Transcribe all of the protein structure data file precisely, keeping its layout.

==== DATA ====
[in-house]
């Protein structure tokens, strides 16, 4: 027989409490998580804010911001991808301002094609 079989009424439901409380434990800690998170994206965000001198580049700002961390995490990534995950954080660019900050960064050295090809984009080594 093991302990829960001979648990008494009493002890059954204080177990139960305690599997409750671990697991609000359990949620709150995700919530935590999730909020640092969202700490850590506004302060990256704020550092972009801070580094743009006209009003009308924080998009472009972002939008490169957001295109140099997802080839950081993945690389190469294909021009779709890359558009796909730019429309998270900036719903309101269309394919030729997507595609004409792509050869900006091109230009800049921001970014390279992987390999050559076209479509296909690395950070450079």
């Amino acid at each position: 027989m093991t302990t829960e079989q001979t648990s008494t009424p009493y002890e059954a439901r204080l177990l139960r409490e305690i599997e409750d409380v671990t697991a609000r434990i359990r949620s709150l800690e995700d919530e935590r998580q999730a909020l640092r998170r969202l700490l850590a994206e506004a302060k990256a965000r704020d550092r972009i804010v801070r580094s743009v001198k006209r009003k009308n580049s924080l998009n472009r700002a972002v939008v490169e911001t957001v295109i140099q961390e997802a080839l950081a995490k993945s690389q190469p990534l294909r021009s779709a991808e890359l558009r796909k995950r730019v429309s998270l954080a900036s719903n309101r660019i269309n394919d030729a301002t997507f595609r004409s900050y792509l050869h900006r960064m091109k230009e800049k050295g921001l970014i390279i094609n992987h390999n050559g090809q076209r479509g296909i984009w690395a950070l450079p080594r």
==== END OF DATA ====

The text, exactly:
[in-house]
């Protein structure tokens, strides 16, 4: 027989409490998580804010911001991808301002094609 079989009424439901409380434990800690998170994206965000001198580049700002961390995490990534995950954080660019900050960064050295090809984009080594 093991302990829960001979648990008494009493002890059954204080177990139960305690599997409750671990697991609000359990949620709150995700919530935590999730909020640092969202700490850590506004302060990256704020550092972009801070580094743009006209009003009308924080998009472009972002939008490169957001295109140099997802080839950081993945690389190469294909021009779709890359558009796909730019429309998270900036719903309101269309394919030729997507595609004409792509050869900006091109230009800049921001970014390279992987390999050559076209479509296909690395950070450079």
């Amino acid at each position: 027989m093991t302990t829960e079989q001979t648990s008494t009424p009493y002890e059954a439901r204080l177990l139960r409490e305690i599997e409750d409380v671990t697991a609000r434990i359990r949620s709150l800690e995700d919530e935590r998580q999730a909020l640092r998170r969202l700490l850590a994206e506004a302060k990256a965000r704020d550092r972009i804010v801070r580094s743009v001198k006209r009003k009308n580049s924080l998009n472009r700002a972002v939008v490169e911001t957001v295109i140099q961390e997802a080839l950081a995490k993945s690389q190469p990534l294909r021009s779709a991808e890359l558009r796909k995950r730019v429309s998270l954080a900036s719903n309101r660019i269309n394919d030729a301002t997507f595609r004409s900050y792509l050869h900006r960064m091109k230009e800049k050295g921001l970014i390279i094609n992987h390999n050559g090809q076209r479509g296909i984009w690395a950070l450079p080594r």